What is it?
The term tendinopathy refers to a pathological state of a tendon. A tendon may become inflamed, thickened or suffer tears as a consequence of trauma, overuse or a combination of both. There are different stages of tendinopathy relating to the structural form of the tendon. Two common terms used to describe these stages are tendinitis and tendinosis.
Achilles tendinopathy is a pathological state of the Achilles tendon. The Achilles tendon is the tissue that connects the calf muscle in the back of the leg to the heel bone. This musculo-tendinous unit functions to allow us to lift the heel and propel our body weight forward during gait.
Achilles tendinitis is inflammation of the Achilles tendon. When the tendon becomes irritated by excess loads during our activities, microscopic disruptions of the fibres occur within the tendon. Inflammation results and may gather in and round the tendon resulting in pain. This inflammatory response to overload usually represents the early stages of the condition.
Over time, if the tendon continues to encounter microscopic degradation, the inflammatory phase often ceases and the tendon begins to lose its structure and tensile resistance. The strong fibres of the tendon are replaced by a less functional tissue. This is called tendinosis, a chronic stage of tendinopathy.
How did I get it?
Achilles tendinitis/tendinosis is caused by overuse or overload of the tendon. Both extrinsic and intrinsic factors may combine to overload the tendon. Examples of extrinsic factors are training schedules, footwear, and running surfaces, while intrinsic factors include ankle stiffness, foot structure and strength. A combination of a poor training schedule with insufficient recovery time and a lack of strength may be one such combination that leads to Achilles tendinopathy.
What does it feel like?
Many cases of tendinopathy are actually not painful and often the condition goes unnoticed for some time. For those that do experience symptoms, the usual presentation is one of pain or stiffness after rest. Commonly the first few steps in the morning after sleep are tender in the area just above the heel. This then reduces after the area “warms up.” The same pattern is often described by those doing sport with a slight tenderness and stiffness during warm up, ease of the symptoms during play and then resumption of the pain and stiffness after cooling down.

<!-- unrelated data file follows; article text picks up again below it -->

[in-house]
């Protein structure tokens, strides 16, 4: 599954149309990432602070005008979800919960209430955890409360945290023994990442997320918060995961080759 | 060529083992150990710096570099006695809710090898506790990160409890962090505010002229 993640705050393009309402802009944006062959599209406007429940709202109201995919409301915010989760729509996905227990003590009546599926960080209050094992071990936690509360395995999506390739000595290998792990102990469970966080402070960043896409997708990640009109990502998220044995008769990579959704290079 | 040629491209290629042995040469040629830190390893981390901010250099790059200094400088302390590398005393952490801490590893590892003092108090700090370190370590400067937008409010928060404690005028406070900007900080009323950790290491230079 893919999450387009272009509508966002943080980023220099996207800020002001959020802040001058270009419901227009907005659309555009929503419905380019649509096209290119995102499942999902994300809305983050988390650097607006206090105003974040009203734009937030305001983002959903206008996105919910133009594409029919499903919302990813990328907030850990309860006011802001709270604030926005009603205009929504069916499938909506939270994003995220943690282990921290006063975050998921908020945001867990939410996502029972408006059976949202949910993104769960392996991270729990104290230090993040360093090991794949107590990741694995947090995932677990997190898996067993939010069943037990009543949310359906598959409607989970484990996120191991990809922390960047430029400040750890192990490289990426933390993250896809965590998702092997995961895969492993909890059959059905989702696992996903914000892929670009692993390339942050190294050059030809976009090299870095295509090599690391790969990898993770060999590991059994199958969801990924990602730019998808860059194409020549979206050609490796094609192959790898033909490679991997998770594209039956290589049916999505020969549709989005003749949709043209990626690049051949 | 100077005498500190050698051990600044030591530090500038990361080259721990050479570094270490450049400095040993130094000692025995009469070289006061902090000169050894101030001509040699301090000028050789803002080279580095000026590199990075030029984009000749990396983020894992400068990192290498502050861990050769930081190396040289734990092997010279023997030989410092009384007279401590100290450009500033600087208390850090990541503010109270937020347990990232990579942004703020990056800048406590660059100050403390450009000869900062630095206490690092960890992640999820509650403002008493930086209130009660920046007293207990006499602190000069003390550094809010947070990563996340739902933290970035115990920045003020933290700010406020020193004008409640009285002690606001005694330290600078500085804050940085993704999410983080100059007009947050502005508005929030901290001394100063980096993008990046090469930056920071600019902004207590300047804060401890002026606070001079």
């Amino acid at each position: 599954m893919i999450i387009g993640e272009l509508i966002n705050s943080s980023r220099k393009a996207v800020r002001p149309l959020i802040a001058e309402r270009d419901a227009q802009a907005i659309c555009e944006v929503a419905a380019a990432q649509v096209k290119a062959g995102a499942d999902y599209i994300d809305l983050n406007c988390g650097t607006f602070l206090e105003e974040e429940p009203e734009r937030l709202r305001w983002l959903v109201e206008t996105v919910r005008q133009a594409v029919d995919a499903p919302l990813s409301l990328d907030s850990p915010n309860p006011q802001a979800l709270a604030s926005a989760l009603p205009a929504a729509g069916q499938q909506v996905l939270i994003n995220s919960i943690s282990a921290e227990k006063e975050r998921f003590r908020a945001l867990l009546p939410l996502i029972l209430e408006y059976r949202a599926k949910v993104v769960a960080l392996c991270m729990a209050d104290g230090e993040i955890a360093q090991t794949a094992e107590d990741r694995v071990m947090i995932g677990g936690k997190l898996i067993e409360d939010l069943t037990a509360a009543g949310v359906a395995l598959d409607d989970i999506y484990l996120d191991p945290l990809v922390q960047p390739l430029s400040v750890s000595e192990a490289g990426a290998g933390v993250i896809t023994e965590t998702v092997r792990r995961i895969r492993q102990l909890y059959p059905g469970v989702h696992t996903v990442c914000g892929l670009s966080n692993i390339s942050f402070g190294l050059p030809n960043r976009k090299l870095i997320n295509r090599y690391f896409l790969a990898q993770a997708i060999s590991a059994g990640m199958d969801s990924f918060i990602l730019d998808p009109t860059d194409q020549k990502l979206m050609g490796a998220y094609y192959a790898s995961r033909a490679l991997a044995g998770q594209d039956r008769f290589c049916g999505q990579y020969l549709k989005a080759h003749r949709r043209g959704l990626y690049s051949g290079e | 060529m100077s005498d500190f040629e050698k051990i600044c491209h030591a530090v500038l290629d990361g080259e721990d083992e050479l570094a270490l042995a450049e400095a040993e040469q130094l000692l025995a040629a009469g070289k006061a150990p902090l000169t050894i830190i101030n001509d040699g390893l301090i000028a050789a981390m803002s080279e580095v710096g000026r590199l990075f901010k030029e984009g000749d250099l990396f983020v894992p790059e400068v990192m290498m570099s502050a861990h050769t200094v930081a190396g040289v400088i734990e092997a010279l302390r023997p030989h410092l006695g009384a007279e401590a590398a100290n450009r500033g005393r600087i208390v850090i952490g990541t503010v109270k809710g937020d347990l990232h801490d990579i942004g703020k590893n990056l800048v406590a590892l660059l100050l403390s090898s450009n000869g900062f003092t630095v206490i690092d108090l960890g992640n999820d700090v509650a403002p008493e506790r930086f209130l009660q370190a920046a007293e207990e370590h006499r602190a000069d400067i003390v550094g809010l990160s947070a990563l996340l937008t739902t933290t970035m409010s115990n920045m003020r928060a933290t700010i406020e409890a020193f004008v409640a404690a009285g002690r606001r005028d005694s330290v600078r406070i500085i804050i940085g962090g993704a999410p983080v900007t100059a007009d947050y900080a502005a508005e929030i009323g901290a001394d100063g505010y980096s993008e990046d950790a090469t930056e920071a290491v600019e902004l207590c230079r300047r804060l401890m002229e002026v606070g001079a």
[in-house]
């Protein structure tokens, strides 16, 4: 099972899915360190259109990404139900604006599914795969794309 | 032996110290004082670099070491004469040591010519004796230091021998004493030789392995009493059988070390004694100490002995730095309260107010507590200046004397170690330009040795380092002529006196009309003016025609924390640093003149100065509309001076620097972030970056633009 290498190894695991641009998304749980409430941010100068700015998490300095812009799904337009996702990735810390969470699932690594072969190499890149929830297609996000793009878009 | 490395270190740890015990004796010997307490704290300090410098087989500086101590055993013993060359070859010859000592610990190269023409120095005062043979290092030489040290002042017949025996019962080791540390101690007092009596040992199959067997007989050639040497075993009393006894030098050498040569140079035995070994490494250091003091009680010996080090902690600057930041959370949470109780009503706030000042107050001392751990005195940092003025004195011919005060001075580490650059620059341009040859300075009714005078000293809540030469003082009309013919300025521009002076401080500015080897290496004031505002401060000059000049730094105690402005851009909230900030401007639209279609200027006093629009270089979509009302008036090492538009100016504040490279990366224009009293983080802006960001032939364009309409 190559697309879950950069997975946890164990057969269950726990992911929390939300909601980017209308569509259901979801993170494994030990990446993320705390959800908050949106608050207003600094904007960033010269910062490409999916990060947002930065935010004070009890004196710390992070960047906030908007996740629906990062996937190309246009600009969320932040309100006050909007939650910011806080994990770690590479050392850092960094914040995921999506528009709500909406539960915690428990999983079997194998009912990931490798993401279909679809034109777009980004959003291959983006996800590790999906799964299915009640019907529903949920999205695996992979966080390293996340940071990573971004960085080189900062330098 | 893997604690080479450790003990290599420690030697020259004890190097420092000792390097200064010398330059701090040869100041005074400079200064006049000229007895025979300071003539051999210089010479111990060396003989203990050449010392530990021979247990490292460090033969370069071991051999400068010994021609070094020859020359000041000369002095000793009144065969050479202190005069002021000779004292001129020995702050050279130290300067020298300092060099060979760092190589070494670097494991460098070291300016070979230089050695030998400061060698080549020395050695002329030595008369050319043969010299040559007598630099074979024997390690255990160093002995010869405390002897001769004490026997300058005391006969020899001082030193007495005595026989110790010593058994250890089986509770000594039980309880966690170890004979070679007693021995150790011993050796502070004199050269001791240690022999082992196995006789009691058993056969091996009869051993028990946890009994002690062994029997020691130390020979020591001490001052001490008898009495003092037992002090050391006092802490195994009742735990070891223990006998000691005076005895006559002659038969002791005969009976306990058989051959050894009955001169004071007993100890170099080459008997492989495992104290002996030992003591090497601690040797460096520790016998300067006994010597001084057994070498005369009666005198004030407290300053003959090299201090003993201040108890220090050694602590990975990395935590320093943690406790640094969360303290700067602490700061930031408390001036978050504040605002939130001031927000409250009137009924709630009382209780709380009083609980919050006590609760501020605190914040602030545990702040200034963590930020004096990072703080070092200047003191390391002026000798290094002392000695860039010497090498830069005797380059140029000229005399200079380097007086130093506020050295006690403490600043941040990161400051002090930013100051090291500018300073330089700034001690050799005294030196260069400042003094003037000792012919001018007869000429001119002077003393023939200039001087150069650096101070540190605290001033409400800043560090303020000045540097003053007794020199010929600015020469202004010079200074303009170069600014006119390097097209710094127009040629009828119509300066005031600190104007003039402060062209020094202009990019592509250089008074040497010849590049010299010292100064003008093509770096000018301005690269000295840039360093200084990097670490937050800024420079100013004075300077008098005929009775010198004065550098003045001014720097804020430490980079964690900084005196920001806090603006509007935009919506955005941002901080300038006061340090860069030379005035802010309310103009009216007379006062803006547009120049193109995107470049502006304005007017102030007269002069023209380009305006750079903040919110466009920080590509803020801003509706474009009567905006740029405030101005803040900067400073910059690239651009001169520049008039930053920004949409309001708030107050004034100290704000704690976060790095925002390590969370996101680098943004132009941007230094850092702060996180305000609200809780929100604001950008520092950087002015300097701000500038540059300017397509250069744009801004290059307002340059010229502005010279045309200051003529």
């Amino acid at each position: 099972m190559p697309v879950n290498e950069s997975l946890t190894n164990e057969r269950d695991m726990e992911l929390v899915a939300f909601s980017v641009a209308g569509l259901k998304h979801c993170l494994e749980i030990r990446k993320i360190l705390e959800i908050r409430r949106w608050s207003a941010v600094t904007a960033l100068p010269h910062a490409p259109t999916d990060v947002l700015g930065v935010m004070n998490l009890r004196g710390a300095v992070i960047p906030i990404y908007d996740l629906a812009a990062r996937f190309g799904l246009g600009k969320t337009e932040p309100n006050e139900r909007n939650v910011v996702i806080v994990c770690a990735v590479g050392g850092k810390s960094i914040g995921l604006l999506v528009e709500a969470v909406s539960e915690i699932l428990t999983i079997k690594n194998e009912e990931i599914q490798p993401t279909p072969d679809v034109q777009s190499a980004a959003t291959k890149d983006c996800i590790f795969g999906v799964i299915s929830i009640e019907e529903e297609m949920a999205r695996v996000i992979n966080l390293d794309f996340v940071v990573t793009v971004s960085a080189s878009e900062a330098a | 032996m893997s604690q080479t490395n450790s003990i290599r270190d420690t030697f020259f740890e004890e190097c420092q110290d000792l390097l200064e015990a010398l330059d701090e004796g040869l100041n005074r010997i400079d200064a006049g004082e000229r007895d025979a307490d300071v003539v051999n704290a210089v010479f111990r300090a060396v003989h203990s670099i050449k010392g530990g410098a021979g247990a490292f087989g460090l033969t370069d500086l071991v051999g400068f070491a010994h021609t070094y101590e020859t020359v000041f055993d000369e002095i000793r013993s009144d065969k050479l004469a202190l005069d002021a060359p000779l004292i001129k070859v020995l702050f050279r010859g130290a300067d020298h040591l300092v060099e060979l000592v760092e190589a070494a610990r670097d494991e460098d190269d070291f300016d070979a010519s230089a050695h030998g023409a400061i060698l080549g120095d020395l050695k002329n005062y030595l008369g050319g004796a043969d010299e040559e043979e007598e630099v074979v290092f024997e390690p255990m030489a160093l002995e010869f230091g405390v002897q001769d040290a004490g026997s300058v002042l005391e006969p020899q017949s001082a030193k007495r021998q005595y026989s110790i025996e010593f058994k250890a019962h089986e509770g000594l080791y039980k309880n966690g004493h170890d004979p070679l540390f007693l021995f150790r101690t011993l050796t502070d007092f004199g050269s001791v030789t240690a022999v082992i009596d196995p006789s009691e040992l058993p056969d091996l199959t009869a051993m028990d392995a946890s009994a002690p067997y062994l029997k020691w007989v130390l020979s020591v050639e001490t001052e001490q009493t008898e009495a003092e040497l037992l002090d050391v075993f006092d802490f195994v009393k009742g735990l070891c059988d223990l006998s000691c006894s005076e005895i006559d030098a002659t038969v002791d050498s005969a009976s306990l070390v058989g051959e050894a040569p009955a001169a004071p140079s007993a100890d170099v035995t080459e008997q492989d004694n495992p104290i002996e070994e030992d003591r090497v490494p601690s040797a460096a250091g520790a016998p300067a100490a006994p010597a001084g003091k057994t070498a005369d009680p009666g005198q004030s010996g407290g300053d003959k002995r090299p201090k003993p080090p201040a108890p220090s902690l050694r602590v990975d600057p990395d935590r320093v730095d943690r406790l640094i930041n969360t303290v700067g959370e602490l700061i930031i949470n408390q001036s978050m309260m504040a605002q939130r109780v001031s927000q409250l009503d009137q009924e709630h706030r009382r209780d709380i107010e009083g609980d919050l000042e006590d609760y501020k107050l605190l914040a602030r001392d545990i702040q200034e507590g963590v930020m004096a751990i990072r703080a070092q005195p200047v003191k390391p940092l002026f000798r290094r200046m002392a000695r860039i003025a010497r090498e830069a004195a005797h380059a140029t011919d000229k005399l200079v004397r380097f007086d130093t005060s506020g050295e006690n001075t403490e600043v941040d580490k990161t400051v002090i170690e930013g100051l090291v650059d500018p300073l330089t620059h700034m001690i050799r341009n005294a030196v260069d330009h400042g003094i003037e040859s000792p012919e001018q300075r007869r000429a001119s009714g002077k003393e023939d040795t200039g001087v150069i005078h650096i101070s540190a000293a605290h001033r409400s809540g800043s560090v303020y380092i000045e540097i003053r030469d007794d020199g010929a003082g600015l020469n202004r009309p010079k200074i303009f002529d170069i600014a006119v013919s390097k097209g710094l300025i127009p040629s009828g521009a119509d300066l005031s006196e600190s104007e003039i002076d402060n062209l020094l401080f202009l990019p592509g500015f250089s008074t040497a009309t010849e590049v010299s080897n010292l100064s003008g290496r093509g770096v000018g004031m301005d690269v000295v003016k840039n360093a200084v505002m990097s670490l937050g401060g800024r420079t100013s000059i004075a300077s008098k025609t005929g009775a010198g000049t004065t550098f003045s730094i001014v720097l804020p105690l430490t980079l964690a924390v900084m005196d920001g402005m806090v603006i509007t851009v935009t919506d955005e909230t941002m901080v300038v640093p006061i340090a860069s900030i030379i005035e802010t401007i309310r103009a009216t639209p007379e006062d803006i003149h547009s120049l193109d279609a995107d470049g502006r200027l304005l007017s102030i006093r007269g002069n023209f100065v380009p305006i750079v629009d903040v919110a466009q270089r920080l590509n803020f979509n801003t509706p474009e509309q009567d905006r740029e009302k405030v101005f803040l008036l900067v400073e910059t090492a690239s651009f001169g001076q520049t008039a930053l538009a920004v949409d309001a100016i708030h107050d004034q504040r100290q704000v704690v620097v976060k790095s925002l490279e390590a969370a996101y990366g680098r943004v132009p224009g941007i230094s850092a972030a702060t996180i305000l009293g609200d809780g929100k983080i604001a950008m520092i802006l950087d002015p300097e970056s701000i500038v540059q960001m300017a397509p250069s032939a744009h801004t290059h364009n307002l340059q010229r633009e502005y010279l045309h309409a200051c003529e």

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How is it diagnosed?
A history of the symptoms is usually enough to diagnose the condition. Palpation may reveal swelling or discrepancies over the tendon with associated pain and thickening. MRI and ultrasound are useful in advanced cases or when pain is significant to help differentiate between tendinosis of tears of the tendon.
How do I fix it?
- Rest or modification of training programs is a good start to allow heeling to take place
- Icing the area of pain is advantageous regardless of the stage of the condition.
- Orthotic modifications to shoes to unload the tendon are particularly useful in the early stages to reduce pain and swelling.
- Tears frequently are immobilised in a cam walking boot.
- Stretching can be useful for tight muscles but may be counterproductive during poor tissue quality.
- After the condition improves a slow strengthening program of the calf musculature will help recovery.
Will I need surgery?
In the case or a ruptured tendon, surgery results in good repair and reduced re-rupture rates. Conservative repair of the tendon is often successful but re-rupture rates are higher and strength deficits may be greater.
If the tendinosis is severe and involves over 50% of the tendon then there may also be a case for surgery. This would be considered after conservative therapy approaches have not been successful.
How do I stop it coming back?
Achilles tendinopathy can take considerable time to repair and often intermittently returns. The best way to stop it from coming back is to strengthen the tendon in a functional way that will replicate the stresses that are going to occur throughout your activities. The tendon needs time to adapt to new tasks so give yourself ample time to build strength before you start some new activity. Footwear and foot structure assessment are important and should be sort before taking up any new activity.